If you have two or more monitors hooked up to your computer, you are not multi-screening. No, multi-screening is a relatively new term that refers to people using a variety of devices with screens throughout the day, the primary types of screened devices being smartphones, tablets, desktop computers/laptops, and televisions. And Google has just released a study of The New Multi-Screen World [pdf] with some interesting findings that are well worth knowing as you think about your library’s presence on the Internet.
- The Netflix effect: In a multi-screen world, being seamless is the next big task (MediaPost/Steve Smith) “As Google is right to point out, the real impact of devices is that people are pursuing and continuing activities across screens. It speaks to the basic device agnosticism that consumers are experiencing more perhaps than the media and marketing companies serving them really are providing. They see these digital information sources and tools as contiguous even if they really aren’t in most cases.”
- Are you a screen juggler? You’re not alone, Google finds (CNET/Elinor Mills) “Ninety percent of all media interactions were on a screen of some type or another, which leaves 10 percent for radio and print versions of newspapers and magazines, the study found. And our smartphones are crucial. We may use them for shorter stretches of time than we use the TV, personal computer or tablet — but we are gravitating to them more and more frequently.”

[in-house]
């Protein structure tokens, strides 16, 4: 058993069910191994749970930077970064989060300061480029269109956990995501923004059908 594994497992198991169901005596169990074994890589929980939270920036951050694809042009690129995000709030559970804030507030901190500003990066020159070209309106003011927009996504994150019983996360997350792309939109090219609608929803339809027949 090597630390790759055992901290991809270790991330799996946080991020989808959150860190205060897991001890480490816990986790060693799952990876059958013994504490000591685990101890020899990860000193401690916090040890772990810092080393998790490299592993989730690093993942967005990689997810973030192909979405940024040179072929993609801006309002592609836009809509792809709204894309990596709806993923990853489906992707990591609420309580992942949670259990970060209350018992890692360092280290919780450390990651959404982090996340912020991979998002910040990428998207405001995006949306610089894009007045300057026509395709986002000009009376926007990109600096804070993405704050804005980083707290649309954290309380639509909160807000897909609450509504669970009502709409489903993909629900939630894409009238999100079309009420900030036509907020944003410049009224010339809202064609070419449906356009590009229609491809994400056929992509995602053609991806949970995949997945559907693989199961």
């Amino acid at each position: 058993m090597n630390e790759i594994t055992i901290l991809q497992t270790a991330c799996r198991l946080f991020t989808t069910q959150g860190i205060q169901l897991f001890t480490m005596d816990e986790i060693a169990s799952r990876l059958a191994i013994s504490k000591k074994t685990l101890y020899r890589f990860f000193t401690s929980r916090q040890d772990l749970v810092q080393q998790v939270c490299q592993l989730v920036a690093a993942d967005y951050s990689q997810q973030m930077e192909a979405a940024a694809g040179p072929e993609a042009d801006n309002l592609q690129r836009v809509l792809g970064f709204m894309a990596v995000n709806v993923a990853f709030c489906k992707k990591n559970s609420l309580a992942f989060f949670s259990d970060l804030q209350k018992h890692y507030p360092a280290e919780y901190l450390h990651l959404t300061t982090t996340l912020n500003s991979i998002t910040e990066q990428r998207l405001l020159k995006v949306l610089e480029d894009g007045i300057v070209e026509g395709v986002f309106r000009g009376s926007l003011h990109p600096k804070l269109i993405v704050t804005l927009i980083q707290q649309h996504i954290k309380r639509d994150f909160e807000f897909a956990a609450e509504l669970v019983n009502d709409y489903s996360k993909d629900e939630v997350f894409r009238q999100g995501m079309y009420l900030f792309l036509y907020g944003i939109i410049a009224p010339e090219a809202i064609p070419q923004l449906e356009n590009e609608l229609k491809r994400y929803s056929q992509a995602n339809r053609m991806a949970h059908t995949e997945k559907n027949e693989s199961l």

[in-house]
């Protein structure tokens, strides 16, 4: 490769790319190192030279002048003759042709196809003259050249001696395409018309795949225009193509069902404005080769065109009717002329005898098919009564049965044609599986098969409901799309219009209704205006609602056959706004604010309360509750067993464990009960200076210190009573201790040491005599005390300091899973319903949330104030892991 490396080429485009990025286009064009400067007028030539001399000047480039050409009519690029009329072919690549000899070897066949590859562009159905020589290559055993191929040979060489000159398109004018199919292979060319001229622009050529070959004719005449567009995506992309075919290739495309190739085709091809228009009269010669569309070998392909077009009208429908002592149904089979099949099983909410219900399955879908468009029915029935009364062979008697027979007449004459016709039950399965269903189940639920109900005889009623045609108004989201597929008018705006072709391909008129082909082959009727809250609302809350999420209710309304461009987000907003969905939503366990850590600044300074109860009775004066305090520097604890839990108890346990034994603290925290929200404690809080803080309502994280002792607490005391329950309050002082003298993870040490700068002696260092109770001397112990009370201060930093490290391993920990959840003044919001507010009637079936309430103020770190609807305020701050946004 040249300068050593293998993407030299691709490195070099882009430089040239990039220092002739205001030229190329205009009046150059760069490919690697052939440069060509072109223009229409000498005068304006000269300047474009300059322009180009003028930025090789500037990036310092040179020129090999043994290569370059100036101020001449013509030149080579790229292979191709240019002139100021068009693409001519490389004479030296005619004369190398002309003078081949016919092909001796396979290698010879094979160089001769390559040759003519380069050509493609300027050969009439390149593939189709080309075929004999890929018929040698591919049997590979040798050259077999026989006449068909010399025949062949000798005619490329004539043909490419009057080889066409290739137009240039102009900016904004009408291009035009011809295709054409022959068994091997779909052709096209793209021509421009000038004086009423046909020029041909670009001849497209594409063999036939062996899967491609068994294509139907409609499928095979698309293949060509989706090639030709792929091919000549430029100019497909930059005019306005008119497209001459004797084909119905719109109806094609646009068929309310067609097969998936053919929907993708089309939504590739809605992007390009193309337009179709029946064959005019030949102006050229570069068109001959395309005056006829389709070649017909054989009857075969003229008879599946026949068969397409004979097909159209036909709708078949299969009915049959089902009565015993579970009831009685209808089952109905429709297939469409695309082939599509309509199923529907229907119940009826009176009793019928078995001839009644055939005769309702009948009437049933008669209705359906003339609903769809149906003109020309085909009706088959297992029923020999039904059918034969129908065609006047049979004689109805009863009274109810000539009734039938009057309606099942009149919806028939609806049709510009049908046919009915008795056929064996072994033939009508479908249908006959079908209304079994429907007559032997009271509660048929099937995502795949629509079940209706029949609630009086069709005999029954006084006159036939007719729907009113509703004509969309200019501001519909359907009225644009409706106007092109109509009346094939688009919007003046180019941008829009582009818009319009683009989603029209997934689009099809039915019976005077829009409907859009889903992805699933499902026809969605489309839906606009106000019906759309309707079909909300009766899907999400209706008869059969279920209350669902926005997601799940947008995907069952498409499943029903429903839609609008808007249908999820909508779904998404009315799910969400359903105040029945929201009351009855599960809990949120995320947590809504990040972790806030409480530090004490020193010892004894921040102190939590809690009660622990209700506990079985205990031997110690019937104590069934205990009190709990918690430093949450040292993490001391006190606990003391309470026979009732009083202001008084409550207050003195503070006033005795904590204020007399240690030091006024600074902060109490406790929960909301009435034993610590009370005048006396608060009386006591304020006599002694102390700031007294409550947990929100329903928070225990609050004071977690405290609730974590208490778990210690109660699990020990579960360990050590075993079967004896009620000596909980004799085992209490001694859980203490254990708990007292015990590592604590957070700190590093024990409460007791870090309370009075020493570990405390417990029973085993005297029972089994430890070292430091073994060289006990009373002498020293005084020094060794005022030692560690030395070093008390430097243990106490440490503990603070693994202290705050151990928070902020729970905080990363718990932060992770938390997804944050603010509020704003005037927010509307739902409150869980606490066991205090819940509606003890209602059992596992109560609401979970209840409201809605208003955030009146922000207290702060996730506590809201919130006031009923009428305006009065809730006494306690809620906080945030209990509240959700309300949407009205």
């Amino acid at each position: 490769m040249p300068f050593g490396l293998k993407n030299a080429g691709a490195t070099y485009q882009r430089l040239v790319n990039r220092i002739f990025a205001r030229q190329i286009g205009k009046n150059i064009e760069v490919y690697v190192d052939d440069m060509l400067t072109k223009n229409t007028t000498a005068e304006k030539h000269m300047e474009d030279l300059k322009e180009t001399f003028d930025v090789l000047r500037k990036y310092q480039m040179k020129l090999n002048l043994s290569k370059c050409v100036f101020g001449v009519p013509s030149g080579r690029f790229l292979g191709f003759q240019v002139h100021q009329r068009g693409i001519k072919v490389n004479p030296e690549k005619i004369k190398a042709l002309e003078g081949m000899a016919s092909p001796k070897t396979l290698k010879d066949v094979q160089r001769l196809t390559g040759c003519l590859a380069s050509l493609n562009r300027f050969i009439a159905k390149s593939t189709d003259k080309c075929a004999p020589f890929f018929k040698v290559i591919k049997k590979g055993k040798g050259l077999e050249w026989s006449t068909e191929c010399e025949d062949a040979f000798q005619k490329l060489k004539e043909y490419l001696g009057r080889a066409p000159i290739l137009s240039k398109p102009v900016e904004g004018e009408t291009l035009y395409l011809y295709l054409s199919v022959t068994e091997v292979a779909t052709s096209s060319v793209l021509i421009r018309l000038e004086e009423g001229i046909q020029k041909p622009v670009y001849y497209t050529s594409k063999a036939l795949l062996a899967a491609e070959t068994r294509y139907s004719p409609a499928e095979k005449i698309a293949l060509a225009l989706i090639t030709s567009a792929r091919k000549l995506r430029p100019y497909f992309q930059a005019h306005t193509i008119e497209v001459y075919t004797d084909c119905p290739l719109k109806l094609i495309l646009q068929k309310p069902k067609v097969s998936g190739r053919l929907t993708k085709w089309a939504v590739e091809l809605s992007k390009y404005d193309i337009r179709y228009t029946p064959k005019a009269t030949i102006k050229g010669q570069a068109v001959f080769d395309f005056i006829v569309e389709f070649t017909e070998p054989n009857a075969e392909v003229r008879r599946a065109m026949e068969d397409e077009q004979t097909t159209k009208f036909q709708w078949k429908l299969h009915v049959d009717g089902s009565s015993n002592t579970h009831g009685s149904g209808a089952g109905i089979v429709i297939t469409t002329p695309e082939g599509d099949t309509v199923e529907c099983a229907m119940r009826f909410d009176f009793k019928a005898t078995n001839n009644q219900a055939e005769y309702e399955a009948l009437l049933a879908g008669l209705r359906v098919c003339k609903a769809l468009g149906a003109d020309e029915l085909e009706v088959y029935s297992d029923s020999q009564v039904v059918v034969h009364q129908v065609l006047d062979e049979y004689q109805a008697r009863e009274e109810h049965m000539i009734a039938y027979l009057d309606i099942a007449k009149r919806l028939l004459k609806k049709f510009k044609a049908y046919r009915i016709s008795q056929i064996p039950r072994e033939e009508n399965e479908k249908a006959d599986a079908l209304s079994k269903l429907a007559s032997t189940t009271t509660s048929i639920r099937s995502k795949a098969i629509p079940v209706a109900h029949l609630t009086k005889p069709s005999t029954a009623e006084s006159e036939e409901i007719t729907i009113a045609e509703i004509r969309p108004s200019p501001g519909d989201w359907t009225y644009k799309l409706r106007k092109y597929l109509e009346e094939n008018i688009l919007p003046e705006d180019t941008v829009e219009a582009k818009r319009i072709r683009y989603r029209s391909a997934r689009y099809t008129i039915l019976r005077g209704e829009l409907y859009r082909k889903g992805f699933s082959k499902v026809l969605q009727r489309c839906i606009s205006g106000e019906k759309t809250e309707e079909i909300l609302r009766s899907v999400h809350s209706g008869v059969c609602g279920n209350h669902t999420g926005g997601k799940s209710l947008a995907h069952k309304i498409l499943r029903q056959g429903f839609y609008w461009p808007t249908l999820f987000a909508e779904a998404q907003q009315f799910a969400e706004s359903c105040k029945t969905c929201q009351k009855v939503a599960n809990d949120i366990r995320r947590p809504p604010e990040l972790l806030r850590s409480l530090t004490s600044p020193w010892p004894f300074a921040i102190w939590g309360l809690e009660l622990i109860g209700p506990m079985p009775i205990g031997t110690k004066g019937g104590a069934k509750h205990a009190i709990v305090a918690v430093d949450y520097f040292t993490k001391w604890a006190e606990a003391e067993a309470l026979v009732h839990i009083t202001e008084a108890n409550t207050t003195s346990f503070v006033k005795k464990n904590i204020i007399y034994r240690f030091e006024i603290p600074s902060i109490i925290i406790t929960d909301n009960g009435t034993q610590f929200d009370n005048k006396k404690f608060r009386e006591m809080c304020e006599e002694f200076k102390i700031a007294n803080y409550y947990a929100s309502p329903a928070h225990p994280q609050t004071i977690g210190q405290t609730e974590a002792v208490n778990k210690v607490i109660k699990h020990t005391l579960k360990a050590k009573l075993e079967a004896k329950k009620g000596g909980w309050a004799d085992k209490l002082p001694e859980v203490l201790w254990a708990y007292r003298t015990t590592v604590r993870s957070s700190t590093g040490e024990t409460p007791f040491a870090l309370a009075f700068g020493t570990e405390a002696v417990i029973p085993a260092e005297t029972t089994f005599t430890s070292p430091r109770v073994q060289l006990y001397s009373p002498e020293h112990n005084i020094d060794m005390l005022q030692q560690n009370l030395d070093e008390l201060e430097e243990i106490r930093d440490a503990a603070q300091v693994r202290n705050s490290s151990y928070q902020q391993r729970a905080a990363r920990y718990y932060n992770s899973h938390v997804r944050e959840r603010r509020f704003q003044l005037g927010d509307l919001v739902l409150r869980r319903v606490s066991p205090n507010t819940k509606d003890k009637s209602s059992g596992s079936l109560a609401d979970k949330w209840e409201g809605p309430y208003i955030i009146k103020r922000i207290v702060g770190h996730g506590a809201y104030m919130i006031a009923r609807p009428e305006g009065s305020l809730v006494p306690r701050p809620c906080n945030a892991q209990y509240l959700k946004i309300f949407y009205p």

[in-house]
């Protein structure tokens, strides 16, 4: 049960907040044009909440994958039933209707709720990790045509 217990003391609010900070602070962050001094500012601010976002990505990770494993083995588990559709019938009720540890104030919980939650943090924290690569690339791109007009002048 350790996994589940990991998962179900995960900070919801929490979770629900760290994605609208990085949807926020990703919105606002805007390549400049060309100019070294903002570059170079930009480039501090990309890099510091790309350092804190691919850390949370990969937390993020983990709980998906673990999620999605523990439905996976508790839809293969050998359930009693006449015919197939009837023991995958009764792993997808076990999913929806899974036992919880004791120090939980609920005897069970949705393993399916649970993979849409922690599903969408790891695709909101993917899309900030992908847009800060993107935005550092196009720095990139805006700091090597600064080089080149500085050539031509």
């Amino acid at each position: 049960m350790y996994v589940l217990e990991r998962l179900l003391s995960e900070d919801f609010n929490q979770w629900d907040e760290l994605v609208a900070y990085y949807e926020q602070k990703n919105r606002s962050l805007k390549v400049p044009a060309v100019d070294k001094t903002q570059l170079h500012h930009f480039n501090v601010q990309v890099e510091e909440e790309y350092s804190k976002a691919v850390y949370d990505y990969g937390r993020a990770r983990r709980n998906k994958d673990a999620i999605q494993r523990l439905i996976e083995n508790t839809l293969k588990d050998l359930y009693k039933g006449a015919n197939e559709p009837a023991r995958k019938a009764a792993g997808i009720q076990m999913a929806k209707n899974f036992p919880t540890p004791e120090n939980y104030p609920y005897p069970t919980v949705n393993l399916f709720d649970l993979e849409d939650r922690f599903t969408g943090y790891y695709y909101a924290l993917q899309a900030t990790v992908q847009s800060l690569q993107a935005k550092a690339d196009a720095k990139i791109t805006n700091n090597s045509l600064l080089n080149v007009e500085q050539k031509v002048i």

- Navigating the new multi-screen world: Insights show how consumers use different devices together (Google Mobile Ads Blog/Phil Farhi) “It’s important to understand both the sequential and simultaneous multi-screening patterns. Sequential screeners will start interacting with you on one device and then pick up where they left off on another, so making experiences seamless between devices is key. Additionally, cross-media campaigns can help you make the most of consumers’ simultaneous usage across screens.”
- If content is king, multiscreen is the queen, says new Google study (TechCrunch/Ingrid Lunden) “That effectively means that while your total content experience perhaps doesn’t need to be designed for a smartphone experience, at least the initial part of it should be, and that part should be integrated with how that content might be used on other devices — so, for example, watching a film first on a phone and then finishing it on a TV, or starting a shopping experience on a phone and finishing it on a PC.”
Comcast found that their average Xfinity customer watching live streams of the London Olympic games online used 2.4 devices.